The Steelers are the opposite. They start every year thinking being arrogant. They have fallen for the old…it is our year, so refinance your trailer!

  25. I am amazed at this. I thought the NFL was only interested in making their franchise owners richer. This seems to make things easier on their fans, which makes no sense at all.

  26. Is there a bigger inferiority complex in all of sports fandom worldwide than that of Vikings fans vis-a-vis Green Bay? Why don’t you guys take a collective pill, it’s not like your owner dealt the Packers Babe Ruth for money to finance a Broadway play.

  27. The NFL saw the problem, and then fixed it. Good for them.

    They don’t always do that, unfortunately (see: officiating).

  28. They’ll just figure out another way to screw the fans. It’s all about the money and the teams are NOT going to make less $$$$.

  29. Does this take care of the din bag teams who charged even though their teams were only guaranteed a 6th seed?

  30. How about timeshare tickets where you and 3 other people each pay to attend 1 quarter of a playoff game in the same numbered seat? I think this would be hilarious, and also cause the 3 not in the seat at any given time to just be roaming the stadium buying overpriced food. In other words, genius.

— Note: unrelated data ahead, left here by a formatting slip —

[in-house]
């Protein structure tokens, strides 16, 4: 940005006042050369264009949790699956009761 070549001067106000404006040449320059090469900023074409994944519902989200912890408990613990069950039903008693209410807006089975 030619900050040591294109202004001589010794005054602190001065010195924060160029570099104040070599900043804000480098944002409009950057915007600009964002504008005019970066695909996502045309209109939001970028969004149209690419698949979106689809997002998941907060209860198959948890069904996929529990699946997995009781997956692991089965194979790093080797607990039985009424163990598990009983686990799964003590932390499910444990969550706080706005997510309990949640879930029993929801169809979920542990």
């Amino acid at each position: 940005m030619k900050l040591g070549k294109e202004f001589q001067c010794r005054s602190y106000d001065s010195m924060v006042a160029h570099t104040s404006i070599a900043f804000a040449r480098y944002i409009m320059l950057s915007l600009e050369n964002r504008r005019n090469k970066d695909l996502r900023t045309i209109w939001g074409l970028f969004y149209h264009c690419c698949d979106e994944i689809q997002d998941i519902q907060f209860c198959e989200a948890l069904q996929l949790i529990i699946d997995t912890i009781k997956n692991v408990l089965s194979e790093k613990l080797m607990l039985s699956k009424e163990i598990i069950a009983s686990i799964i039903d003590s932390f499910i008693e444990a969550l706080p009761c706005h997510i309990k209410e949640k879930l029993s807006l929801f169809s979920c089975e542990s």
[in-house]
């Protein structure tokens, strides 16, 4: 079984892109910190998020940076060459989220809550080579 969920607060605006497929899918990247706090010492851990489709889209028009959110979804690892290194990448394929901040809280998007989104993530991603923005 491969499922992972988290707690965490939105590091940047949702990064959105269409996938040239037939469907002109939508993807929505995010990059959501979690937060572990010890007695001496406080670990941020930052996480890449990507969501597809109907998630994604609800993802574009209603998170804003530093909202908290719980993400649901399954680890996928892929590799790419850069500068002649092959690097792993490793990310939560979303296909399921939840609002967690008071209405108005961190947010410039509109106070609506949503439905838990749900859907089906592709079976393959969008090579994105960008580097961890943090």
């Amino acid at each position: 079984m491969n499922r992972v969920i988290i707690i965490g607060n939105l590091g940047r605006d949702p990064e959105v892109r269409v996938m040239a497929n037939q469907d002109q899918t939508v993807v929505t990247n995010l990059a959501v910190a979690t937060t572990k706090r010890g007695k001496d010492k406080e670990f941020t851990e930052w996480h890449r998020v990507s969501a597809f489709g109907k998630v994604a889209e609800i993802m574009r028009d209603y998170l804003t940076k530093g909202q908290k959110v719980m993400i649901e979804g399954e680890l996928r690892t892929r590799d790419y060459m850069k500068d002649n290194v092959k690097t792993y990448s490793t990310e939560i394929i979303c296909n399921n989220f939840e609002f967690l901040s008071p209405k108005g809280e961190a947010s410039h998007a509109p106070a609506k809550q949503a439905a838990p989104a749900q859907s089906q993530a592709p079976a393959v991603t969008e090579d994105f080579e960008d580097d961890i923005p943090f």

31. That’s a good policy. In this day and age teams should have people renew online anyway. That takes a lot less time then mailing out a form and waiting to have it mailed back. It’s the 2000s!

  32. I haven’t been to an NFL game in over 6 years, and it has nothing to do with then the tickets are available, it’s all about cost benefit analysis. Granted I follow the Lions who haven’t hosted playoff game in forver, but the following rings true for any team, and for the regular season as well.

    So If I wanted to go to a game lets break it down–

    2 tickets for you and wife / son / ETC let’s assume you are taking one kid with you.

    the packers wild card game ticket prices last year ranged from $156 – $349 per seat. So assume you want halfways decent seats where you can actually see the field and not have to watch the jumbotron, and you are prob looking at $200 each at a minimum. so $400 right of the bat. If you had to go to the secondary market, add to that price.

    Parking – your looking at a minimum of prob $10 if you don’t mind walking 20 minutes to the game, and prob $30-$50 if you park close. so lets say $25 to park.